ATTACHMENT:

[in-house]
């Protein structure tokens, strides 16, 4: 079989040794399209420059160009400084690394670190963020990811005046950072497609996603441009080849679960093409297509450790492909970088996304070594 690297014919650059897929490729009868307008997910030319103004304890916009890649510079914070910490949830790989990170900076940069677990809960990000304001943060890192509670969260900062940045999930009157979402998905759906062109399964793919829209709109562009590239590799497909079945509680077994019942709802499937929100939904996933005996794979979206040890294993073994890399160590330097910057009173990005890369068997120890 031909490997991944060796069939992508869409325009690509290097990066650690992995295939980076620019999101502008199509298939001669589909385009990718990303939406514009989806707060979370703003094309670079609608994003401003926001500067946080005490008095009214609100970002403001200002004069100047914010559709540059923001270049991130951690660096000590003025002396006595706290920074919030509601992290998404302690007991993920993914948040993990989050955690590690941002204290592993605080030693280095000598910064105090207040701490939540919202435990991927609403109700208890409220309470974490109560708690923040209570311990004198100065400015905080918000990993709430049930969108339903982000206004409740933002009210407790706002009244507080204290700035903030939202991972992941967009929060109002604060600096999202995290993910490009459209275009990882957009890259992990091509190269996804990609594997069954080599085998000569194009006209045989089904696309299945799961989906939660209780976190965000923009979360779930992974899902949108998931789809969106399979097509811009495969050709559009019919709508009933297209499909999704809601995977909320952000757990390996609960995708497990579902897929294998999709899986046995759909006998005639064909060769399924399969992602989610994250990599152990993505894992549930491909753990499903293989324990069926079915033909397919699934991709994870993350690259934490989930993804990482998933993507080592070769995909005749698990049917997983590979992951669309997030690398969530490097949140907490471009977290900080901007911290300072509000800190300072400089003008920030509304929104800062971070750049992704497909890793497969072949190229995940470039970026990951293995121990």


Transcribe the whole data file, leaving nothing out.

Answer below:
[in-house]
């Protein structure tokens, strides 16, 4: 079989040794399209420059160009400084690394670190963020990811005046950072497609996603441009080849679960093409297509450790492909970088996304070594 690297014919650059897929490729009868307008997910030319103004304890916009890649510079914070910490949830790989990170900076940069677990809960990000304001943060890192509670969260900062940045999930009157979402998905759906062109399964793919829209709109562009590239590799497909079945509680077994019942709802499937929100939904996933005996794979979206040890294993073994890399160590330097910057009173990005890369068997120890 031909490997991944060796069939992508869409325009690509290097990066650690992995295939980076620019999101502008199509298939001669589909385009990718990303939406514009989806707060979370703003094309670079609608994003401003926001500067946080005490008095009214609100970002403001200002004069100047914010559709540059923001270049991130951690660096000590003025002396006595706290920074919030509601992290998404302690007991993920993914948040993990989050955690590690941002204290592993605080030693280095000598910064105090207040701490939540919202435990991927609403109700208890409220309470974490109560708690923040209570311990004198100065400015905080918000990993709430049930969108339903982000206004409740933002009210407790706002009244507080204290700035903030939202991972992941967009929060109002604060600096999202995290993910490009459209275009990882957009890259992990091509190269996804990609594997069954080599085998000569194009006209045989089904696309299945799961989906939660209780976190965000923009979360779930992974899902949108998931789809969106399979097509811009495969050709559009019919709508009933297209499909999704809601995977909320952000757990390996609960995708497990579902897929294998999709899986046995759909006998005639064909060769399924399969992602989610994250990599152990993505894992549930491909753990499903293989324990069926079915033909397919699934991709994870993350690259934490989930993804990482998933993507080592070769995909005749698990049917997983590979992951669309997030690398969530490097949140907490471009977290900080901007911290300072509000800190300072400089003008920030509304929104800062971070750049992704497909890793497969072949190229995940470039970026990951293995121990």